Atrial septal defect (ASD) is a form of a congenital heart defect, such as a hole, that enables blood flow between two compartments of the heart called the left and right atria; Oxygen-rich blood can flow directly from the left side of the heart to mix with the oxygen-poor blood in the right side of the heart, or vice versa.
What is PFO?
During fetal development a hole in the septum called the foramen ovaleallows blood from the right atrium to enter the left atrium . This opening allows blood to bypass the nonfunctional fetal lungs while the fetus obtains its oxygen from the placenta.
After birth, in approximately 25% of adults the foramen ovale does not entirely seal.
In some cases elevation of the pressure in the pulmonary circulatory system can cause the foramen ovale to remain open. This is known as a patent foramen ovale (PFO)
What is the significance for divers?
In many cases an ASD may not produce noticeable signs or symptoms, especially if the defect is small. However ASDs, and particularly PFOs, are a predisposing risk factor for decompression sickness in divers because a proportion of venous blood carrying inert gases, such as helium or nitrogen does not pass through the lungs. The only way to release the excess inert gases from the body is to pass the blood carrying the inert gases through the lungs to be exhaled. If some of the inert gas-laden blood passes through the PFO, it avoids the lungs and the inert gas is more likely to form large bubbles in the arterial blood stream causing decompression sickness.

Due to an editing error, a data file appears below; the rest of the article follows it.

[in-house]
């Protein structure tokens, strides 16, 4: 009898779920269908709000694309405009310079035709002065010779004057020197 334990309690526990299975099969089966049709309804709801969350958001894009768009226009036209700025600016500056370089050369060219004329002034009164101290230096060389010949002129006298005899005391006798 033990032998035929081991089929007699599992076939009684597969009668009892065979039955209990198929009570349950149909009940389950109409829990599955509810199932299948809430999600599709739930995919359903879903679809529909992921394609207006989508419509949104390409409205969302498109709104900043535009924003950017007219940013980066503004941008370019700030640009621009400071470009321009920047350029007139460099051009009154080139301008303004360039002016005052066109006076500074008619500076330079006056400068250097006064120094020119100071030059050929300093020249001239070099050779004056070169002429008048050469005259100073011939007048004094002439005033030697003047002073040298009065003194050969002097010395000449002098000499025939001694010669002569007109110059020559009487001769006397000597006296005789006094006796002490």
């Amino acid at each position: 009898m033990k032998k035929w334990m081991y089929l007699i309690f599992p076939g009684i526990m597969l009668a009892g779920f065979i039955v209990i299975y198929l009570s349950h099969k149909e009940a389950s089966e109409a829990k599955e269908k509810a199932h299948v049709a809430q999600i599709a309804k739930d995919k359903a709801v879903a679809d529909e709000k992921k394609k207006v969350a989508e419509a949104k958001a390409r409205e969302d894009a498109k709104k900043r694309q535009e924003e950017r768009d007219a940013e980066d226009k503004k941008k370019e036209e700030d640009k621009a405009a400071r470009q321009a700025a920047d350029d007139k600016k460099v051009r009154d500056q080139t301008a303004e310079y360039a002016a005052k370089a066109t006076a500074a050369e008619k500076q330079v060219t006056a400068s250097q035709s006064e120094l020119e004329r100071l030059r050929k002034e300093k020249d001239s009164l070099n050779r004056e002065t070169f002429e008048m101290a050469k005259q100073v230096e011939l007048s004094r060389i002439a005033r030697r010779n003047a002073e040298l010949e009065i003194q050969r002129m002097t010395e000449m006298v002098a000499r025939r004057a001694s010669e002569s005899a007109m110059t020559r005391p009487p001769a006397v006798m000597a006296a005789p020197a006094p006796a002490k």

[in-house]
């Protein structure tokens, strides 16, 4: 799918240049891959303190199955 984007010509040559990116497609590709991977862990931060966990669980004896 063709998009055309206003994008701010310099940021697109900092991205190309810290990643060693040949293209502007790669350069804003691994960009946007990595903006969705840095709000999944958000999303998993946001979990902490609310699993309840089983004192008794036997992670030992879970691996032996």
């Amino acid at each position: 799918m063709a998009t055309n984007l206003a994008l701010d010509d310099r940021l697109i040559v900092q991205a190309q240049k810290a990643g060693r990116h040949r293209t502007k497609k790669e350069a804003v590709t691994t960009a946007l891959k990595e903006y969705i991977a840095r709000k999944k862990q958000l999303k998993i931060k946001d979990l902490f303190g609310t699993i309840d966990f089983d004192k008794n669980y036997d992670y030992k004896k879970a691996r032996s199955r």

Czech medical reseachers simulated dives in a hyperbaric chamber of either 18 m for 80 min or 50 m for 20 min. 'Divers' were categorized according to whether they had a PFO or not. On echocardiography, venous bubbles were detected in both groups with equal frequency.
However, arterial bubbles were detected in 12% of the PFO group but none of the closure patients. Furthermore, In 21% of divers with PFO and detected arterial gas bubbles, neurological symptoms of decompression sickness were present (ie, headache, unusual fatigue, and transitory visual disturbances). Conversely, none of the divers in the closure group reported decompression sickness symptoms.
The data should convince serious divers to seek screening for the presence of a PFO. Robert J. Sommer, MD, of Columbia University Medical Center stated in an interview with TCTMD.
Dr. Sommer notes that he has seen professional divers from organizations such as the New York Police Department and the New York Fire Department who have experienced symptoms on the job and subsequently been found to have a PFO. “And then those patients come to me to get their PFOs closed because otherwise they would be classified as disabled,” and would not be allowed to dive again, he said